%let IDVar=ID;
%let ALL = Both;
%MergeDS(&List, &IDVar, &ALL);

2.7.2  Concatenation
Concatenation is used to attach the contents of one dataset to the end of another
dataset without duplicating the common fields. Fields unique to one of the two
files would be filled with missing values. Concatenating datasets in this fashion
does not check on the uniqueness of the ID variable. However, if the data acquisition and rollup procedures were correctly performed, such a problem should
not exist.
Performing concatenation in SAS is straightforward. We list the datasets to be
concatenated in a SET statement within the destination dataset. This is illustrated
in the following example.

Example 2.2
Start with two datasets TOP and BOTTOM, as shown in Tables 2.8 and 2.9.
We then use the following code to implement the concatenation of the two datasets into
a new dataset:
DATA TOP;
 input ID Age Status $;
 datalines;
 1  30  Gold
 2  20  .
 3  30  Silver
 4  40  Gold
 5  50  Silver
 ;
run;

54    CHAPTER 2  Data Acquisition and Integration

Table 2.8 Table: TOP
Obs

ID

Age

Status

1

1

30

Gold

2

2

20

.

3

3

30

Silver

4

4

40

Gold

5

5

50

Silver

Table 2.9 Table: BOTTOM
Obs

ID

Balance

Status

1

6

6000

Gold

2

7

7000

Silver

DATA BOTTOM;
input ID Balance Status $;
 datalines;
 6  6000  Gold
 7  7000  Silver
 ;
run;
DATA BOTH;
 SET TOP BOTTOM;
run;
DATA BOTH;
 SET TOP BOTTOM;
run;

The resulting dataset is shown in Table 2.10.
As in the case of merging datasets, we may include a list of several datasets in the SET
statement to concatenate. The resulting dataset will contain all the records of the contributing datasets in the same order in which they appear in the SET statement.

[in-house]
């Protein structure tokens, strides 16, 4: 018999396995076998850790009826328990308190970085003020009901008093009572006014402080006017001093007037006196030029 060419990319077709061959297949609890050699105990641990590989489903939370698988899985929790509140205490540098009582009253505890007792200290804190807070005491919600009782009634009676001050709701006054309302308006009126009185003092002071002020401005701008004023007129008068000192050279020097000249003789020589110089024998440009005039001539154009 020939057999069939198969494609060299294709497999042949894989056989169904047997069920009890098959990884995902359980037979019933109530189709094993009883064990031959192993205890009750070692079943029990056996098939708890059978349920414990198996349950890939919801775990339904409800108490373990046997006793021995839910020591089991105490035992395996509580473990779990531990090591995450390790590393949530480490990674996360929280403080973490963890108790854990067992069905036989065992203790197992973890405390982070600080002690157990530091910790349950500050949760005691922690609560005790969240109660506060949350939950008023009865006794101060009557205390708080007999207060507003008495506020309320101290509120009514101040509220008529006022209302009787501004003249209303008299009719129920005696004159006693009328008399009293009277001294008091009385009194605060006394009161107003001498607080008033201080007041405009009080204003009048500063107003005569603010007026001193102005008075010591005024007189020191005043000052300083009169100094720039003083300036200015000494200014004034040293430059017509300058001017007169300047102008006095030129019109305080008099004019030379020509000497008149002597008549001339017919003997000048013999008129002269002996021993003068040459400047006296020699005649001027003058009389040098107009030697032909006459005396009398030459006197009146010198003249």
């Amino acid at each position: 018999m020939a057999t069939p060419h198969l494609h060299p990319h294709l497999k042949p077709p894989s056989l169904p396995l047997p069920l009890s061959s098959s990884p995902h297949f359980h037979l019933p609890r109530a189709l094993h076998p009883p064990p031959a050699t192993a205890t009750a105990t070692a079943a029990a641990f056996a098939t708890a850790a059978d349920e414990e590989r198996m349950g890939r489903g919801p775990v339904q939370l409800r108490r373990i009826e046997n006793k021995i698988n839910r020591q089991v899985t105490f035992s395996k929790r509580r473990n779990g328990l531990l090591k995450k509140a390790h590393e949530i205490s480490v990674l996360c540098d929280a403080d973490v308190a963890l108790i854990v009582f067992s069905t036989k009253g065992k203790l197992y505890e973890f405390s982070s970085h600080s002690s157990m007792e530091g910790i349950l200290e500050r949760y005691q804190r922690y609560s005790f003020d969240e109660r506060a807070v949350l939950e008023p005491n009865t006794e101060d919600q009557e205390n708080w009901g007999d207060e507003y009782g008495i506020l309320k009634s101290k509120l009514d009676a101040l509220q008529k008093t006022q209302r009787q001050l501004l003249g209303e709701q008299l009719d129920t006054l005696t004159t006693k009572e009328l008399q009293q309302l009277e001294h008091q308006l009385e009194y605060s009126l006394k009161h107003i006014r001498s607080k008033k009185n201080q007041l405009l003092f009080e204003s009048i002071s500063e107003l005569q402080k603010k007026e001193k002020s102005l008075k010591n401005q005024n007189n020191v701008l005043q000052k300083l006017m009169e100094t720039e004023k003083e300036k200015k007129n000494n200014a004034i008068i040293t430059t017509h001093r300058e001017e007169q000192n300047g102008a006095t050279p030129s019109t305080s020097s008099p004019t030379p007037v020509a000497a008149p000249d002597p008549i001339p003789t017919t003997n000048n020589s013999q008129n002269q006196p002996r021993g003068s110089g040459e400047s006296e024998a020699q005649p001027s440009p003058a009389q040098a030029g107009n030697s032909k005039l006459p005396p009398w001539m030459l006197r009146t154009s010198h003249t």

2.7  Data Integration   55

Table 2.10 Table: BOTH
Obs

ID

Age

Status

Balance

1

1

30

Gold

.

2

2

20

.

.

3

3

30

Silver

.

4

4

40

Gold

.

5

5

50

Silver

.

6

6

.

Gold

6000

7

7

.

Silver

7000

The preceding process can be packed into the following macro:
%macro ConcatDS(List, ALL);
DATA &ALL;
 SET &List;
run;
%mend;

To use this macro to achieve the same result as in the previous example, we use
the following calling code:
%let List=TOP BOTTOM;
%let ALL = BOTH;
%ConcatDS(&List, &ALL);

This page intentionally left blank

CHAPTER

Data Preprocessing

3

Today’s real-world databases are highly susceptible to noisy, missing, and inconsistent data because of their typically huge size (often several gigabytes or more)
and their likely origin from multiple, heterogenous sources. Low-quality data will
lead to low-quality mining results.
How can the data be preprocessed in order to help improve the quality of the
data and, consequently, of the mining results? How can the data be preprocessed
so as to improve the efficiency and ease of the mining process?
There are a number of data preprocessing techniques. Data cleaning can be
applied to remove noise and correct inconsistencies in the data. Data integration
merges data from multiple sources into a coherent data store, such as a data warehouse. Data transformations, such as normalization, may be applied. For example,
normalization may improve the accuracy and efficiency of mining algorithms
involving distance measurements. Data reduction can reduce the data size by
aggregating, eliminating redundant features, or clustering, for instance. These
techniques are not mutually exclusive; they may work together. For example, data
cleaning can involve transformations to correct wrong data, such as by transforming all entries for a date field to a common format. Data processing techniques,
when applied before mining, can substantially improve the overall quality of the
patterns mined or the time required for the actual mining.